Poison Ivy — Toxicodendron radicans (syn. Rhus toxicodendron, Rhus radicans; Poison ivy) is a plant in the family Anacardiaceae. The name is sometimes spelled “Poison-ivy” in an attempt to indicate that the plant is not a true Ivy (Hedera). It is a woody vine that is well known for its ability to produce urushiol, a skin irritant that causes an itching rash for most people, technically known as urushiol-induced contact dermatitis.
It grows throughout much of North America, including all Canadian provinces except Newfoundland (but not the territories) and all U.S. states except Alaska, and is normally found in wooded areas, especially along edge areas. It also grows in exposed rocky areas and in open fields and disturbed areas. The plant is extremely common in suburban and exurban areas of the Middle Atlantic and Southeastern United States. It rarely grows at altitudes above 1,500 meters (5,000 ft). The plants can grow as a shrub up to about 1.2 meters (4 ft) tall, as a groundcover 10-25 centimeters (4-10 in) high, or as a climbing vine on various supports. Older vines on substantial supports send out lateral branches that may at first be mistaken for tree limbs.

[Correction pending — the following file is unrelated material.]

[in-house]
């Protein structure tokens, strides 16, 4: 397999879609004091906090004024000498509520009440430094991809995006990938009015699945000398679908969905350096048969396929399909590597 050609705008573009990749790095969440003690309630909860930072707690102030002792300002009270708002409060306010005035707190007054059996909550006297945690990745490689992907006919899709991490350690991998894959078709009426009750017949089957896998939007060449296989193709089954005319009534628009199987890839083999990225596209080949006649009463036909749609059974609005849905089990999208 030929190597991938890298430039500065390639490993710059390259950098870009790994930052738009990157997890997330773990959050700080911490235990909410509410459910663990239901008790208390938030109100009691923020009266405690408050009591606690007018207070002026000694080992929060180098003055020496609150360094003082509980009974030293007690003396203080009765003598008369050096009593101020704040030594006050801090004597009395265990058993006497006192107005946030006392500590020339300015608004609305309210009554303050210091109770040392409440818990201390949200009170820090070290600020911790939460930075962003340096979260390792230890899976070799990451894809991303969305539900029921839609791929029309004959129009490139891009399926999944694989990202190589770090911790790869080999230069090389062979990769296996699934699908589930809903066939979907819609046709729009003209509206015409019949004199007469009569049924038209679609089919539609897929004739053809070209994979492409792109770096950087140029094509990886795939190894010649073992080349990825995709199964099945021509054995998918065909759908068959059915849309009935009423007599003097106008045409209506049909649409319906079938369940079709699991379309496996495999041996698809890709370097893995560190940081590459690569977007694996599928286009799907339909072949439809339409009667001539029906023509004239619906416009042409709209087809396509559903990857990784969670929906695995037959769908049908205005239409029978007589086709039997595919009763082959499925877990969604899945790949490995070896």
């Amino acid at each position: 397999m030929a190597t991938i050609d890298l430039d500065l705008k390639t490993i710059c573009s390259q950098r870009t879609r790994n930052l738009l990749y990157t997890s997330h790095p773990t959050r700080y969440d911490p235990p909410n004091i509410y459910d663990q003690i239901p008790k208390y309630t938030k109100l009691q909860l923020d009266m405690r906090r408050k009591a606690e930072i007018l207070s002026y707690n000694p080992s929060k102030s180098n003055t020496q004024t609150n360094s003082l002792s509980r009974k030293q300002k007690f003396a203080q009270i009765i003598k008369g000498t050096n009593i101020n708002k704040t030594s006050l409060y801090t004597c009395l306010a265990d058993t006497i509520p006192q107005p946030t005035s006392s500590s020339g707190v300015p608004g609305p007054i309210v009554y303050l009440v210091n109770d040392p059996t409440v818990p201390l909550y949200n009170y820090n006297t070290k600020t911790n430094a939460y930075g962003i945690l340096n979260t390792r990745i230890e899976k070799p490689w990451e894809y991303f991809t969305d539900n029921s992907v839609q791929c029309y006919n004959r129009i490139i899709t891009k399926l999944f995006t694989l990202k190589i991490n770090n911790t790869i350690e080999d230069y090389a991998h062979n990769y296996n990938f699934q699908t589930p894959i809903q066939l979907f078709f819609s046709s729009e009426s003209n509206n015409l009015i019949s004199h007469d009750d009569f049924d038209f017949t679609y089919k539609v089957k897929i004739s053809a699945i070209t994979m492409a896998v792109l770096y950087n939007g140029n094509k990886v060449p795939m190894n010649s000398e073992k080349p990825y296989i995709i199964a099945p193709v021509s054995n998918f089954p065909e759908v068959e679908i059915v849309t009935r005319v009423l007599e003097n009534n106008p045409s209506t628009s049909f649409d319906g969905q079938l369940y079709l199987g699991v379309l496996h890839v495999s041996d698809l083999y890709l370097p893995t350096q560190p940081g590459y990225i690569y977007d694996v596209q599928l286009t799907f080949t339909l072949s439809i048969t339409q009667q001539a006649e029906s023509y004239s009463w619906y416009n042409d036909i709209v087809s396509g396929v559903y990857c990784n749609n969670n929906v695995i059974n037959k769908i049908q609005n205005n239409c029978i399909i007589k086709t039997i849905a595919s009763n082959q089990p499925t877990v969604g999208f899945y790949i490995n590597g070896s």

It is more common now than when Europeans first entered North America. Real estate development adjacent to wild, undeveloped land has engendered “edge effects”, enabling poison ivy to form vast, lush colonies in such places. It is listed as a noxious weed in the U.S. states of Minnesota and Michigan.